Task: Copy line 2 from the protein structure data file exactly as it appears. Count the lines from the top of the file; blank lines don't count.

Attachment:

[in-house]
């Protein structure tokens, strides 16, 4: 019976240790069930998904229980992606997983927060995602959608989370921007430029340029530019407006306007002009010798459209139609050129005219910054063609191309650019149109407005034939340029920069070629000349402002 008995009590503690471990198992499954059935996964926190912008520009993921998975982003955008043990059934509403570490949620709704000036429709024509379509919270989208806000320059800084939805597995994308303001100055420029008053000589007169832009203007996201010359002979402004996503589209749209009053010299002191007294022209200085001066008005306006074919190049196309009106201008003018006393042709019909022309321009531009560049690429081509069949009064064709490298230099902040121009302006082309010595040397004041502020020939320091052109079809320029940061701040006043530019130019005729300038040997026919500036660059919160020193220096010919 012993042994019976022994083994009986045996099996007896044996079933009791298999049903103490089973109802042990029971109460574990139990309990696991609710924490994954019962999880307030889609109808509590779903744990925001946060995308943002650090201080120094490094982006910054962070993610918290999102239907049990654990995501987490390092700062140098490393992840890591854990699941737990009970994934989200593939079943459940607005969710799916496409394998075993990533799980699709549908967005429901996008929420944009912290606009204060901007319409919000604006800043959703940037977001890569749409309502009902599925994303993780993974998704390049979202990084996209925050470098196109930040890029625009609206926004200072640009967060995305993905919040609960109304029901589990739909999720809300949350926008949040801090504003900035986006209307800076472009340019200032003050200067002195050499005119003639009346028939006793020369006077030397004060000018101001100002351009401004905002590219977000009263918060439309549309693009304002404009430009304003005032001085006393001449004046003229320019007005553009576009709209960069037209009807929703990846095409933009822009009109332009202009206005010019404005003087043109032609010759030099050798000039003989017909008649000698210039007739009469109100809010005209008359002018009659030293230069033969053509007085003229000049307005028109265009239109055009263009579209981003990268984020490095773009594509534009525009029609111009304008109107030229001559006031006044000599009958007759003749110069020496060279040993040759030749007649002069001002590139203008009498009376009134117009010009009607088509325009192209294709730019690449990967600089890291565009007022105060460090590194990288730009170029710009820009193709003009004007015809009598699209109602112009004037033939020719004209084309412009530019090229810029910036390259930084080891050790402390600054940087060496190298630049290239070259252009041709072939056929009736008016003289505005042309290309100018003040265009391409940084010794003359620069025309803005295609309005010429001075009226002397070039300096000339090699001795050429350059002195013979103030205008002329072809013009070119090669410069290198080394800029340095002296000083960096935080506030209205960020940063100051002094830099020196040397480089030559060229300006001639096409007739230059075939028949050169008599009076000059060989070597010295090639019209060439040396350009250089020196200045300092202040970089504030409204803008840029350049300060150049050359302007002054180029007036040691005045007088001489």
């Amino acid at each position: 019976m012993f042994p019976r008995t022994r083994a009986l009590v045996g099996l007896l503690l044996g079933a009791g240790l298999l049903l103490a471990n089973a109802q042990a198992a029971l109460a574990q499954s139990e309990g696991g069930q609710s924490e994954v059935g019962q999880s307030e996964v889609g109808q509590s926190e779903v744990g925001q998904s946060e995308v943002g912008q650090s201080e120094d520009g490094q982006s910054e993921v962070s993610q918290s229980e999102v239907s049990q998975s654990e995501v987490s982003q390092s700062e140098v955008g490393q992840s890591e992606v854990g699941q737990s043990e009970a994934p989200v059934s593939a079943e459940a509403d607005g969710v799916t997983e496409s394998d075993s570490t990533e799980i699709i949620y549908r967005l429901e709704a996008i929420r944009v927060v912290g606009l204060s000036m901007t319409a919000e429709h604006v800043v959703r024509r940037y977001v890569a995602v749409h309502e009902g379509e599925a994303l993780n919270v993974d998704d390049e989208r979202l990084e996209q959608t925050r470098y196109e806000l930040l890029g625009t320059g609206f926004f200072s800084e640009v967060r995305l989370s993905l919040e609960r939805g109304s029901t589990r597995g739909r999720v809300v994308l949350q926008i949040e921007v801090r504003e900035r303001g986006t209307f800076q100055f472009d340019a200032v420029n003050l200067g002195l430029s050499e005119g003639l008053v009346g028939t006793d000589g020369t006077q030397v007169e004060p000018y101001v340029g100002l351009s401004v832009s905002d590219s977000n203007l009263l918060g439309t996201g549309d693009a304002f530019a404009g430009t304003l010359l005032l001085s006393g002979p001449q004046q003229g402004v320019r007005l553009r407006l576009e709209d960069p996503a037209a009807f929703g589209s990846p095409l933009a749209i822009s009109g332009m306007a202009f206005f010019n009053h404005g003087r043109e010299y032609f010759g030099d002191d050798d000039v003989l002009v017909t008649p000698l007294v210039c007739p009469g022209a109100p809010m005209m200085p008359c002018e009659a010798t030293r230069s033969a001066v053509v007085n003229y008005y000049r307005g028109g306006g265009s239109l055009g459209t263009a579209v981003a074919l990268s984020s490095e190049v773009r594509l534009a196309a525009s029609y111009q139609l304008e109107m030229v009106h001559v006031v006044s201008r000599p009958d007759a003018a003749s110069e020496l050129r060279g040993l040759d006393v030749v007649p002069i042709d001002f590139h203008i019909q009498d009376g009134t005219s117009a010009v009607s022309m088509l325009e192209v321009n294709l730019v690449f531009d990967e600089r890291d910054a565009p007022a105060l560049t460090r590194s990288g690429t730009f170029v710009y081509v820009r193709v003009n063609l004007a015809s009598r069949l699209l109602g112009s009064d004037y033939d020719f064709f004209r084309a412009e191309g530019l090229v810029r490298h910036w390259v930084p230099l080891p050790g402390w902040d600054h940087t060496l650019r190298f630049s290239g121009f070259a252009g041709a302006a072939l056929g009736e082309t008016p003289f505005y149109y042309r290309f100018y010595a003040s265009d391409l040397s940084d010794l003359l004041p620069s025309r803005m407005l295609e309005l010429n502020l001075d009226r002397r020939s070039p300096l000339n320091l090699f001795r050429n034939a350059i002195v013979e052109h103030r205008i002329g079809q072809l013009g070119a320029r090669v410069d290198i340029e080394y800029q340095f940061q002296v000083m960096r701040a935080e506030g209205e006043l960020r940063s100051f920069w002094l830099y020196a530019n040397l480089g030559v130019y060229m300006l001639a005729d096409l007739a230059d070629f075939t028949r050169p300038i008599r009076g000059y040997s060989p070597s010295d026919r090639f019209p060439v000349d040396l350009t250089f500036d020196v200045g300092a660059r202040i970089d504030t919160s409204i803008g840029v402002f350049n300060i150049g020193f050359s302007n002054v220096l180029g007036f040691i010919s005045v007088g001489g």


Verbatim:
């Protein structure tokens, strides 16, 4: 019976240790069930998904229980992606997983927060995602959608989370921007430029340029530019407006306007002009010798459209139609050129005219910054063609191309650019149109407005034939340029920069070629000349402002 008995009590503690471990198992499954059935996964926190912008520009993921998975982003955008043990059934509403570490949620709704000036429709024509379509919270989208806000320059800084939805597995994308303001100055420029008053000589007169832009203007996201010359002979402004996503589209749209009053010299002191007294022209200085001066008005306006074919190049196309009106201008003018006393042709019909022309321009531009560049690429081509069949009064064709490298230099902040121009302006082309010595040397004041502020020939320091052109079809320029940061701040006043530019130019005729300038040997026919500036660059919160020193220096010919 012993042994019976022994083994009986045996099996007896044996079933009791298999049903103490089973109802042990029971109460574990139990309990696991609710924490994954019962999880307030889609109808509590779903744990925001946060995308943002650090201080120094490094982006910054962070993610918290999102239907049990654990995501987490390092700062140098490393992840890591854990699941737990009970994934989200593939079943459940607005969710799916496409394998075993990533799980699709549908967005429901996008929420944009912290606009204060901007319409919000604006800043959703940037977001890569749409309502009902599925994303993780993974998704390049979202990084996209925050470098196109930040890029625009609206926004200072640009967060995305993905919040609960109304029901589990739909999720809300949350926008949040801090504003900035986006209307800076472009340019200032003050200067002195050499005119003639009346028939006793020369006077030397004060000018101001100002351009401004905002590219977000009263918060439309549309693009304002404009430009304003005032001085006393001449004046003229320019007005553009576009709209960069037209009807929703990846095409933009822009009109332009202009206005010019404005003087043109032609010759030099050798000039003989017909008649000698210039007739009469109100809010005209008359002018009659030293230069033969053509007085003229000049307005028109265009239109055009263009579209981003990268984020490095773009594509534009525009029609111009304008109107030229001559006031006044000599009958007759003749110069020496060279040993040759030749007649002069001002590139203008009498009376009134117009010009009607088509325009192209294709730019690449990967600089890291565009007022105060460090590194990288730009170029710009820009193709003009004007015809009598699209109602112009004037033939020719004209084309412009530019090229810029910036390259930084080891050790402390600054940087060496190298630049290239070259252009041709072939056929009736008016003289505005042309290309100018003040265009391409940084010794003359620069025309803005295609309005010429001075009226002397070039300096000339090699001795050429350059002195013979103030205008002329072809013009070119090669410069290198080394800029340095002296000083960096935080506030209205960020940063100051002094830099020196040397480089030559060229300006001639096409007739230059075939028949050169008599009076000059060989070597010295090639019209060439040396350009250089020196200045300092202040970089504030409204803008840029350049300060150049050359302007002054180029007036040691005045007088001489």